Joined: Oct. 2006
Ichthyic: I agree that it is surprising that it has not been done before but I suspect that they are probably correct. Some root competition studies (between plants of two species, or plants of the same species) were done in the 50s and 60s but not much since that I know of (I have been out of the area for a while so I could be out of date here). I was slightly involved in root studies in the 60s and 70s and a major problem was getting the soil off the roots. Even a small amount can have a large effect on the dry weight and any macroscopic organic matter is almost impossible to remove. We used to wade into a local stream and use that as our running water source (drains quickly get plugged by soil). I would hate to have to separate two interwoven root systems, although I suppose these days there could be biochemical methods for estimating the amounts of each.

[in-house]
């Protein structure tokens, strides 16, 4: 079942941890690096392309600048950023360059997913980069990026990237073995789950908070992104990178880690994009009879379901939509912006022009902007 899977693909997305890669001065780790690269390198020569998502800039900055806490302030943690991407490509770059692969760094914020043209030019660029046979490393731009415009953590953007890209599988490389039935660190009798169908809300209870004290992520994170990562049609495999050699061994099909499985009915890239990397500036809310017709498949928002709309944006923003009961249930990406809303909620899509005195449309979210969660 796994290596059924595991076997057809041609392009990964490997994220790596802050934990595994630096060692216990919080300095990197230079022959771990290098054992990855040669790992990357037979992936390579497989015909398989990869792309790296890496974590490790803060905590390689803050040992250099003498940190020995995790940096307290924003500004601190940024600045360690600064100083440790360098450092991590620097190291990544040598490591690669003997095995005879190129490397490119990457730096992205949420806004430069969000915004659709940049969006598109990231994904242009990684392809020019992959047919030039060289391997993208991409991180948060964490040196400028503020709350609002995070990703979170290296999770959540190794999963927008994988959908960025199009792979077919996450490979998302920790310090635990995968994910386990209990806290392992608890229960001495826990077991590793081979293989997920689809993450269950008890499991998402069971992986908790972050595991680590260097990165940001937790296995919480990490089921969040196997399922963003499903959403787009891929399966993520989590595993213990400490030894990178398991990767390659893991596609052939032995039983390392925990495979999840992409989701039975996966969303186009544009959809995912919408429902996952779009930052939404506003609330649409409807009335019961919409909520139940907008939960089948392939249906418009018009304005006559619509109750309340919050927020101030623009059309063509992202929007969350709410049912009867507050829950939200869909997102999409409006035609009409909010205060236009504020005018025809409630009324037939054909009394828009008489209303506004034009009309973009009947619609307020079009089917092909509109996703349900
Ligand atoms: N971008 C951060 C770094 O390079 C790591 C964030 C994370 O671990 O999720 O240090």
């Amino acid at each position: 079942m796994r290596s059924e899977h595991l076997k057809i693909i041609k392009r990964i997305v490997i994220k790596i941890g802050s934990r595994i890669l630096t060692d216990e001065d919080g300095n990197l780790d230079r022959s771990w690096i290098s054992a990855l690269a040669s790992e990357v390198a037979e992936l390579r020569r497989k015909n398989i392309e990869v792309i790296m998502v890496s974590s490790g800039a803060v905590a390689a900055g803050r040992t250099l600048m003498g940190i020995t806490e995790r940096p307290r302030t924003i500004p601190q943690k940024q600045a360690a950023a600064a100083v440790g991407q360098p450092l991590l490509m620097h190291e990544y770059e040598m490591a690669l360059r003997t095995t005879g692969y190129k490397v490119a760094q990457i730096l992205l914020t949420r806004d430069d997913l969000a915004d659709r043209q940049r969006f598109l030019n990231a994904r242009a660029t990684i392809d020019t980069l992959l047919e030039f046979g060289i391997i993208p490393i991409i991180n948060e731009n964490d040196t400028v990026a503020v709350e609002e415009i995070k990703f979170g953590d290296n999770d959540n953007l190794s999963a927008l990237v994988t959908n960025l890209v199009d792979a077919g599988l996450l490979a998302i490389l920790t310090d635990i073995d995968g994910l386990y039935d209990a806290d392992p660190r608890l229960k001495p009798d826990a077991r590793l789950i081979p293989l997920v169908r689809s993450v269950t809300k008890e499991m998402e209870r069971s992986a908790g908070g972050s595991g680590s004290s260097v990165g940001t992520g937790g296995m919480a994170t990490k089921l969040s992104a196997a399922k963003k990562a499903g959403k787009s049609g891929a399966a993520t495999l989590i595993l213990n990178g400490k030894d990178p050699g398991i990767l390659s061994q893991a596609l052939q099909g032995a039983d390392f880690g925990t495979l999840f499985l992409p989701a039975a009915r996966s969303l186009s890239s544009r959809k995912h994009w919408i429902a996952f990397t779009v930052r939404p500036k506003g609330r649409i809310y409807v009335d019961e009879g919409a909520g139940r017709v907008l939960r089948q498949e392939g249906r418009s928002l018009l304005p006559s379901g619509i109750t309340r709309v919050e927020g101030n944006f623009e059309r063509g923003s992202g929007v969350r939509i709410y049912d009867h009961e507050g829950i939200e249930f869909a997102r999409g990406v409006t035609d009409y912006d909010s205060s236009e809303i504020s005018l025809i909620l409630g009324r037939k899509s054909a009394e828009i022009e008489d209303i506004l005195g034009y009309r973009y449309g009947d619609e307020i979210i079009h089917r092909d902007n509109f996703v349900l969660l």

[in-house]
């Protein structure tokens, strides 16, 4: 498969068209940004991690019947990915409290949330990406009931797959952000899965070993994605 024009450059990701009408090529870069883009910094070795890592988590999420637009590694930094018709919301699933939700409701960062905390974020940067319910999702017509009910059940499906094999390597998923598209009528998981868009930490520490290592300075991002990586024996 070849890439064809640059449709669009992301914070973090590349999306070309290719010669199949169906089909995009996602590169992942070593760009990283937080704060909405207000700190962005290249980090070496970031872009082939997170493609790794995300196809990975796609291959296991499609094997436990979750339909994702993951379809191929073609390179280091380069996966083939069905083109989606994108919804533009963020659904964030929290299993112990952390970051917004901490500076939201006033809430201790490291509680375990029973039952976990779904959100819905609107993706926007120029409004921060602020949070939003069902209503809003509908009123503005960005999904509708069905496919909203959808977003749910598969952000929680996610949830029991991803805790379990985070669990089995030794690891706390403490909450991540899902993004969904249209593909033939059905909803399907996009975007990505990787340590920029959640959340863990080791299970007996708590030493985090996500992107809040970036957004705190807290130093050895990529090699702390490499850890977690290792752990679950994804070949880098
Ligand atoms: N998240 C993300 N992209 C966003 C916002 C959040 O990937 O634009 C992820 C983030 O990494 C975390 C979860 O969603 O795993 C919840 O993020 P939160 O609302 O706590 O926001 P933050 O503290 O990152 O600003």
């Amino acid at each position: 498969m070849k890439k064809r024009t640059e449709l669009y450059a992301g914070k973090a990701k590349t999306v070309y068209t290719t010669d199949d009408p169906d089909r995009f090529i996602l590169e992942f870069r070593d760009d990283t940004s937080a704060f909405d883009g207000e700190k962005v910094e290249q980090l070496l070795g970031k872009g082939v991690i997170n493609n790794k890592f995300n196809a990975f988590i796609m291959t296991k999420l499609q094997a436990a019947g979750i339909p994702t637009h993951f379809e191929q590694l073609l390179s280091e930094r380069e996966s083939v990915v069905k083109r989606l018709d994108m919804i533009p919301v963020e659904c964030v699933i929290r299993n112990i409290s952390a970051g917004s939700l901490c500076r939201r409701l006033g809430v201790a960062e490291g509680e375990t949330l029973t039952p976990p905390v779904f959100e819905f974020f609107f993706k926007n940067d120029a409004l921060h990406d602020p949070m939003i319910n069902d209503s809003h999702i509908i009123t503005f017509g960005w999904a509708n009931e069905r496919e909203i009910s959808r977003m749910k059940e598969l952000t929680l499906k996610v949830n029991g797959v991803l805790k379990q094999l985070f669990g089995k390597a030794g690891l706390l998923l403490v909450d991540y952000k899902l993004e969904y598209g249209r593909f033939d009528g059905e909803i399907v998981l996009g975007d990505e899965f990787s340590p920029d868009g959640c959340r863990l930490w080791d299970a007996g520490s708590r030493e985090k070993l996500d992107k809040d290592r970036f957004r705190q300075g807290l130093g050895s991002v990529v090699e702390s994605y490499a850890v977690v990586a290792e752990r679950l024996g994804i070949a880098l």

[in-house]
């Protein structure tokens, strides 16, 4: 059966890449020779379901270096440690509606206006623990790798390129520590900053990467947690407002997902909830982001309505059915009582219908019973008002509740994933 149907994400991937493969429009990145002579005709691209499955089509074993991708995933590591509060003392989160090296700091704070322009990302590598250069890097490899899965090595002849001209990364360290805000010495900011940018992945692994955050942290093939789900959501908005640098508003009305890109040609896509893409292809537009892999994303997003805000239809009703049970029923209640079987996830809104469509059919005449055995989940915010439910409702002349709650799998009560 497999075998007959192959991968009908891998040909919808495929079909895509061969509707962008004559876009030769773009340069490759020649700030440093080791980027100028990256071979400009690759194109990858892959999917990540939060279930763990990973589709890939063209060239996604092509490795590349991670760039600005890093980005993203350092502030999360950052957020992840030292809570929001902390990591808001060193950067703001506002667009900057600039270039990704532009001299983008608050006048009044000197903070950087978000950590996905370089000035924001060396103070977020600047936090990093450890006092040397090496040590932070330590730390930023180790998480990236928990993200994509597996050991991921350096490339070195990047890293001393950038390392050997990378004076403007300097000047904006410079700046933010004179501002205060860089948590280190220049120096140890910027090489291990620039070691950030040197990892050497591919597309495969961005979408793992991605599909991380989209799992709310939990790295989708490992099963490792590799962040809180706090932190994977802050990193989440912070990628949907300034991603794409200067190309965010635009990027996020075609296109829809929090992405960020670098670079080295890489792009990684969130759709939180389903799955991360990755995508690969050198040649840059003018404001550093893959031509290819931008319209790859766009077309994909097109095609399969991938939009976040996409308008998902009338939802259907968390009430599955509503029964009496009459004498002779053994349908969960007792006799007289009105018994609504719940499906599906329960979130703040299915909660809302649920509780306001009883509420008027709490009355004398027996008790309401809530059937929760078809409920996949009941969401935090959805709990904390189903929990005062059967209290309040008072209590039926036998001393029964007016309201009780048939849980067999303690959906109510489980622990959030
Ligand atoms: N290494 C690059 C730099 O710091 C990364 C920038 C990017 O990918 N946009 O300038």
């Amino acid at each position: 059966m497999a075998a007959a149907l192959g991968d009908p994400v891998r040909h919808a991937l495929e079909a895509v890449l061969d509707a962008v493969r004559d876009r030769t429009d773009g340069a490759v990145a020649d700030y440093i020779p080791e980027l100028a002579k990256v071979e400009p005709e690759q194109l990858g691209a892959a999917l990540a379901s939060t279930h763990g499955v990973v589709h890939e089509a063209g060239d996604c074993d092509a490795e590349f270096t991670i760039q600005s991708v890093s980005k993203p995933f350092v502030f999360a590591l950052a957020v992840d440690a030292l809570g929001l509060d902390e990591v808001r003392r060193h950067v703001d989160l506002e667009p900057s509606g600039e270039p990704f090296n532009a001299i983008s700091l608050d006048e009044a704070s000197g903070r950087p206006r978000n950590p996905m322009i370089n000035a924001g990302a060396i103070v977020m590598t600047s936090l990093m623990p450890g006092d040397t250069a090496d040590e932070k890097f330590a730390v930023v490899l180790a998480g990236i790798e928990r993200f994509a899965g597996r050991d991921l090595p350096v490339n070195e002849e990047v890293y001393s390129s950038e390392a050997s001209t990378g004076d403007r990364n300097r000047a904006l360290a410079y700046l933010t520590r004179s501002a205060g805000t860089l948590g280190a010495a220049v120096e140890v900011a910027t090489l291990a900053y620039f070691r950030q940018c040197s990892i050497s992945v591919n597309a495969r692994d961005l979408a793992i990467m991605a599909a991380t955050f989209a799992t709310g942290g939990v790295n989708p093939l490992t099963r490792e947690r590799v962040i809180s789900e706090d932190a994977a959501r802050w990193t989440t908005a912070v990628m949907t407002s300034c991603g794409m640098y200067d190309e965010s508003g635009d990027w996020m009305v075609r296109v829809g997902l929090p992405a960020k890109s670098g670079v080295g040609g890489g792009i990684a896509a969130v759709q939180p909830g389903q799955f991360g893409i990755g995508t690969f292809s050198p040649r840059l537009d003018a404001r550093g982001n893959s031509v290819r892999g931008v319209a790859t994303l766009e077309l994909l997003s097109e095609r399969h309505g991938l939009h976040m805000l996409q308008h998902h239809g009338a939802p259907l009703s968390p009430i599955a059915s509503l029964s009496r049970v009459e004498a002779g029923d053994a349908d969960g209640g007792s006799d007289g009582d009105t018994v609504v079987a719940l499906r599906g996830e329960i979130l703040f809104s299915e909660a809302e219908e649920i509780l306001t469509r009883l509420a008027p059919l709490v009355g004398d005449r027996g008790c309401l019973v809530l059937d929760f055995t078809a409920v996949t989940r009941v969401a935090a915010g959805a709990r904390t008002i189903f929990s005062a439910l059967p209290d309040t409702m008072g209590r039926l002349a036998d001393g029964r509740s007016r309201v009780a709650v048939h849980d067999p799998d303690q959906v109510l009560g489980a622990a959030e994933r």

Another problem is that some roots are very sensitive to light and even a few seconds exposure can check their growth so clear pots or glass-walled pits are limited in their usefulness.
Roots are altogether frustrating to deal with and publications on root growth and morphology generally come slowly so very little has been done in recent years, really since the rise of 'publish or perish'. Most research on roots focuses on nutrient uptake, including VAMs (vesicular-arbuscular mycorrhiza - fungi that live in close association with roots and are important in nutrient uptake).
All sweeping statements are wrong.